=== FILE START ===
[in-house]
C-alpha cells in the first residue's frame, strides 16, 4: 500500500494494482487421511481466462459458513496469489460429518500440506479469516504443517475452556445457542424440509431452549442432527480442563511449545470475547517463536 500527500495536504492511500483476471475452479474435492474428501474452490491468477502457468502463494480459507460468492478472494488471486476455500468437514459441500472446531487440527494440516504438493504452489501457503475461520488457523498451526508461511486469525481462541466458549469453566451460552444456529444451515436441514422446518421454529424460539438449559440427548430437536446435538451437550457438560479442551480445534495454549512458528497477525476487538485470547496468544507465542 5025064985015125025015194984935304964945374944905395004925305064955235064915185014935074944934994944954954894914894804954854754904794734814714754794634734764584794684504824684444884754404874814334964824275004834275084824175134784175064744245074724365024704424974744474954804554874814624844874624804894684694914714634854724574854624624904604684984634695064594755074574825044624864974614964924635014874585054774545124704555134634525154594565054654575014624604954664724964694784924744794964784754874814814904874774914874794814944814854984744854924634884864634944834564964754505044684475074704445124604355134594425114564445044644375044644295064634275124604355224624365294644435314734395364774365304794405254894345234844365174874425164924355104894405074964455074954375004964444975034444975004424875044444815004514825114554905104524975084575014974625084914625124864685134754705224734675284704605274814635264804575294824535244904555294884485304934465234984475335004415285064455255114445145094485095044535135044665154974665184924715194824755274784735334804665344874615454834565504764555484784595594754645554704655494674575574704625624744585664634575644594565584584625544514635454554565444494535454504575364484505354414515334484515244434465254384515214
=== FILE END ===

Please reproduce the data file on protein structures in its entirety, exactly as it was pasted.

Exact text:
[in-house]
C-alpha cells in the first residue's frame, strides 16, 4: 500500500494494482487421511481466462459458513496469489460429518500440506479469516504443517475452556445457542424440509431452549442432527480442563511449545470475547517463536 500527500495536504492511500483476471475452479474435492474428501474452490491468477502457468502463494480459507460468492478472494488471486476455500468437514459441500472446531487440527494440516504438493504452489501457503475461520488457523498451526508461511486469525481462541466458549469453566451460552444456529444451515436441514422446518421454529424460539438449559440427548430437536446435538451437550457438560479442551480445534495454549512458528497477525476487538485470547496468544507465542 5025064985015125025015194984935304964945374944905395004925305064955235064915185014935074944934994944954954894914894804954854754904794734814714754794634734764584794684504824684444884754404874814334964824275004834275084824175134784175064744245074724365024704424974744474954804554874814624844874624804894684694914714634854724574854624624904604684984634695064594755074574825044624864974614964924635014874585054774545124704555134634525154594565054654575014624604954664724964694784924744794964784754874814814904874774914874794814944814854984744854924634884864634944834564964754505044684475074704445124604355134594425114564445044644375044644295064634275124604355224624365294644435314734395364774365304794405254894345234844365174874425164924355104894405074964455074954375004964444975034444975004424875044444815004514825114554905104524975084575014974625084914625124864685134754705224734675284704605274814635264804575294824535244904555294884485304934465234984475335004415285064455255114445145094485095044535135044665154974665184924715194824755274784735334804665344874615454834565504764555484784595594754645554704655494674575574704625624744585664634575644594565584584625544514635454554565444494535454504575364484505354414515334484515244434465254384515214